Embracing the magnificent desert - through a 3-and-half year-old's eyes
Its not that I haven't been out in the desert in the 25 years I've been here but mostly its been with my friends and family. We've taken our own picnics etc and every time I have enjoyed it. I think getting out of the city is magical - its serene and beautiful and so rejuvenating. This weekend, I took my grandson and joined a group of people, courtesy of Arva Ahmed, to go out to Ursula's camel farm just off the Al Qudra road. It was little Yojit (he's 3 and half) first close encounter with a camel and (truth be told) mine too (if you don't count zoos).
We did get spectacularly lost finding our way there but, thanks to modern technology - read Google and Whatsapp - we finally got to the farm but not before there was some excitement. When we were told that we would have a pick-up pick us up (from where we were) and take us to the farm, Yojit got really excited. Since not all of us (read - me) had four wheel drives, we stopped short of the camp and piled on to the pick up (some walked) so Yojit got his wish. We got to the farm just before sunset and were greeted with fresh legeimat covered in date syrup made by Ursula's bedouin helpers and Arabic tea. Ursula introduced us to her camels and their personalities. I had one eye on Yojit but he was fascinated with everything around him. He could not get enough of the sweets, tea and then he discovered that the sand could run through his fingers and, in his words, "it can fly away". Did not bode well for anyone around him because he kept picking up fistfuls of sand and throwing it in the air.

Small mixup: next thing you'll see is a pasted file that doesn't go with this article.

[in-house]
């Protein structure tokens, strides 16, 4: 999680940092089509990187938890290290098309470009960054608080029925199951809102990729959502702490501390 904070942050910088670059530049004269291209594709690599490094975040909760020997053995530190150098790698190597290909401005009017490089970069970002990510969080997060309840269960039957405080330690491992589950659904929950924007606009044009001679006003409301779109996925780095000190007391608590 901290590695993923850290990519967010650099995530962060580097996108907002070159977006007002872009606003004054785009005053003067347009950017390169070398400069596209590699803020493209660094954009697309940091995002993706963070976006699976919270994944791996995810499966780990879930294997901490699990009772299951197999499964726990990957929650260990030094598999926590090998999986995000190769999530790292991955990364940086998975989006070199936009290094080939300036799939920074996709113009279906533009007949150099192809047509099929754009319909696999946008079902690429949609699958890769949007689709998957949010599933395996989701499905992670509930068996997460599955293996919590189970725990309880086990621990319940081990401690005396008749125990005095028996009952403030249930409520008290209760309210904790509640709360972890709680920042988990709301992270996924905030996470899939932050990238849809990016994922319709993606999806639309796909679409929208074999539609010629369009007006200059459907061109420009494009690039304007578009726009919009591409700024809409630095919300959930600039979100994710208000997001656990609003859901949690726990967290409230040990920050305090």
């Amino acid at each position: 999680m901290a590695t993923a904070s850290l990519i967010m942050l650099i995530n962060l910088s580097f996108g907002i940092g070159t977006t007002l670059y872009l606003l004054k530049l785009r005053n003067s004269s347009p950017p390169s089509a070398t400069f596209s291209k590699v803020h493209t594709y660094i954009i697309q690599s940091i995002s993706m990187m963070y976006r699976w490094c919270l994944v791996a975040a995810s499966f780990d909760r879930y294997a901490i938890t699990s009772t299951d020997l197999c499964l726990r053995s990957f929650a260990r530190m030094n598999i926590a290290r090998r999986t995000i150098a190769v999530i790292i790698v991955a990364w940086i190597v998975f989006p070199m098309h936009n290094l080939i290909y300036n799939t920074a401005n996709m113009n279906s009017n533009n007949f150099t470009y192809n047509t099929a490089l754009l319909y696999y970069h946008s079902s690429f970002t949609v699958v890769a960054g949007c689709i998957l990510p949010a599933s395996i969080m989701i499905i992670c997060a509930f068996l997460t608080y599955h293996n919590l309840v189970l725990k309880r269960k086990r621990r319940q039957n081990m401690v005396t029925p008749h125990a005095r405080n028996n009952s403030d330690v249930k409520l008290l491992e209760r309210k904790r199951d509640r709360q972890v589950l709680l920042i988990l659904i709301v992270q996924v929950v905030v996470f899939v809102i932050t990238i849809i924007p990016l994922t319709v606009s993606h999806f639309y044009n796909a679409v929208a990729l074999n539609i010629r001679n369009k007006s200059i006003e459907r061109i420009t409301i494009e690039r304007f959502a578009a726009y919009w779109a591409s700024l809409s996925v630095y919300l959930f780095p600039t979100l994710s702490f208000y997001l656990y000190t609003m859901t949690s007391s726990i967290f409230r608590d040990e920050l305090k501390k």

As the sun started to make its journey to the horizon some of us brave souls had a go at riding a camel. Me not being one of them. Yojit attached himself to Arva because she was answering all his questions. So they went on the camel together.
It was a very relaxing evening while we watched Ursula and her bedouin friends extend their hospitality
with more plates of legeimat and tea while others started the wood fire for dinner. While we waited and watched all the preparations and soaked in the beauty and peace of being in the middle of the desert, the kids (there were two more) spent all that time running up and down the dunes (under watchful eyes of course). Dinner was some fresh chicken stew with loads of vegetables and cooked with bezar (Emirati spice mix that has all familiar Indian spices but freshly roasted and ground); camel meat ground up into meat balls with spices and lemon; a vegetable stew and some salad and yoghurt. Served with freshly made roti that was rolled out and baked on a drum. We finished the evening with stories from Ursula accompanied by fruits and gahwa (Arabic coffee) that was made fresh by the tent: from roasting the beans to heating the water and adding the ginger and cardamom flavours.
Ursula has embraced the desert and the bedouin people and made this world her own. Her passion is contagious and her hospitality warm and welcoming. Whether you have been on a safari or not, this is a back to basics (in more ways than one) experience that gave me a sense of contentment that is so hard to describe. But I try.
For more photographs from the trip, here they are on my Facebook.